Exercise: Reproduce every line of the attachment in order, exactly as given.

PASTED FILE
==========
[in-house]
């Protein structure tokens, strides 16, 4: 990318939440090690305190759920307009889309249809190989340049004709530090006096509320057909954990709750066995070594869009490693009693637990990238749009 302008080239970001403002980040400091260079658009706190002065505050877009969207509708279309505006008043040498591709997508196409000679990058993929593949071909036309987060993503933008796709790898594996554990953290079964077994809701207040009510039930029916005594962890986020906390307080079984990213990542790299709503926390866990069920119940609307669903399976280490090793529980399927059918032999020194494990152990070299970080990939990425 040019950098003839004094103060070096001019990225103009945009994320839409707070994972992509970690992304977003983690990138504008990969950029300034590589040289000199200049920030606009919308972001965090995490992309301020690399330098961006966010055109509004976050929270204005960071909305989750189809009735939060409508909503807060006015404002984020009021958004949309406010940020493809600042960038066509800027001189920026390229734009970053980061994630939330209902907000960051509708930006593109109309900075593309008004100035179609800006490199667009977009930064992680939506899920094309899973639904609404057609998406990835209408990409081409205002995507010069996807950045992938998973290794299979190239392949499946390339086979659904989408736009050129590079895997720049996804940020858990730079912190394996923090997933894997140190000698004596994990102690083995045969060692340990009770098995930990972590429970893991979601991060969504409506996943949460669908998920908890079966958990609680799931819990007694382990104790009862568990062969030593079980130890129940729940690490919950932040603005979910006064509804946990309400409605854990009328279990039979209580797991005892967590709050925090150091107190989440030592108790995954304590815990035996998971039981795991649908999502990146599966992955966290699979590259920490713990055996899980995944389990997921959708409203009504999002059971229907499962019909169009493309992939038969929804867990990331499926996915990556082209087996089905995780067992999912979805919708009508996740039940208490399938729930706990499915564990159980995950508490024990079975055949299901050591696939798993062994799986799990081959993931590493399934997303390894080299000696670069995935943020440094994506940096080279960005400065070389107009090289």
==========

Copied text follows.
[in-house]
């Protein structure tokens, strides 16, 4: 990318939440090690305190759920307009889309249809190989340049004709530090006096509320057909954990709750066995070594869009490693009693637990990238749009 302008080239970001403002980040400091260079658009706190002065505050877009969207509708279309505006008043040498591709997508196409000679990058993929593949071909036309987060993503933008796709790898594996554990953290079964077994809701207040009510039930029916005594962890986020906390307080079984990213990542790299709503926390866990069920119940609307669903399976280490090793529980399927059918032999020194494990152990070299970080990939990425 040019950098003839004094103060070096001019990225103009945009994320839409707070994972992509970690992304977003983690990138504008990969950029300034590589040289000199200049920030606009919308972001965090995490992309301020690399330098961006966010055109509004976050929270204005960071909305989750189809009735939060409508909503807060006015404002984020009021958004949309406010940020493809600042960038066509800027001189920026390229734009970053980061994630939330209902907000960051509708930006593109109309900075593309008004100035179609800006490199667009977009930064992680939506899920094309899973639904609404057609998406990835209408990409081409205002995507010069996807950045992938998973290794299979190239392949499946390339086979659904989408736009050129590079895997720049996804940020858990730079912190394996923090997933894997140190000698004596994990102690083995045969060692340990009770098995930990972590429970893991979601991060969504409506996943949460669908998920908890079966958990609680799931819990007694382990104790009862568990062969030593079980130890129940729940690490919950932040603005979910006064509804946990309400409605854990009328279990039979209580797991005892967590709050925090150091107190989440030592108790995954304590815990035996998971039981795991649908999502990146599966992955966290699979590259920490713990055996899980995944389990997921959708409203009504999002059971229907499962019909169009493309992939038969929804867990990331499926996915990556082209087996089905995780067992999912979805919708009508996740039940208490399938729930706990499915564990159980995950508490024990079975055949299901050591696939798993062994799986799990081959993931590493399934997303390894080299000696670069995935943020440094994506940096080279960005400065070389107009090289």